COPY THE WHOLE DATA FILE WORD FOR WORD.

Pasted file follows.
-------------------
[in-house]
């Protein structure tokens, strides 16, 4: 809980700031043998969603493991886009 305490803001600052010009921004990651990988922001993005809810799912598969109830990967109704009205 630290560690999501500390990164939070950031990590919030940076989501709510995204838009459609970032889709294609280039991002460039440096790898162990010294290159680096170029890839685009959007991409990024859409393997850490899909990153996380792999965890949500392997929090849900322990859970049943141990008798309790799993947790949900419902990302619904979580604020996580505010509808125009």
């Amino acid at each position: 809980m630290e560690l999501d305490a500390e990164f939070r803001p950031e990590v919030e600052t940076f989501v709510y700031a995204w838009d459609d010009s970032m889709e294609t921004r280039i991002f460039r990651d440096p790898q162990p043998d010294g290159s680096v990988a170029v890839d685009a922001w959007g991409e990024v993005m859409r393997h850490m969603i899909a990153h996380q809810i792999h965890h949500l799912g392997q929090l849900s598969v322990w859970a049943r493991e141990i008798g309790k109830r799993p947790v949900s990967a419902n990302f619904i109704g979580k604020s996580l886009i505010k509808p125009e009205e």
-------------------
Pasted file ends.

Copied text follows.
[in-house]
């Protein structure tokens, strides 16, 4: 809980700031043998969603493991886009 305490803001600052010009921004990651990988922001993005809810799912598969109830990967109704009205 630290560690999501500390990164939070950031990590919030940076989501709510995204838009459609970032889709294609280039991002460039440096790898162990010294290159680096170029890839685009959007991409990024859409393997850490899909990153996380792999965890949500392997929090849900322990859970049943141990008798309790799993947790949900419902990302619904979580604020996580505010509808125009």
């Amino acid at each position: 809980m630290e560690l999501d305490a500390e990164f939070r803001p950031e990590v919030e600052t940076f989501v709510y700031a995204w838009d459609d010009s970032m889709e294609t921004r280039i991002f460039r990651d440096p790898q162990p043998d010294g290159s680096v990988a170029v890839d685009a922001w959007g991409e990024v993005m859409r393997h850490m969603i899909a990153h996380q809810i792999h965890h949500l799912g392997q929090l849900s598969v322990w859970a049943r493991e141990i008798g309790k109830r799993p947790v949900s990967a419902n990302f619904i109704g979580k604020s996580l886009i505010k509808p125009e009205e």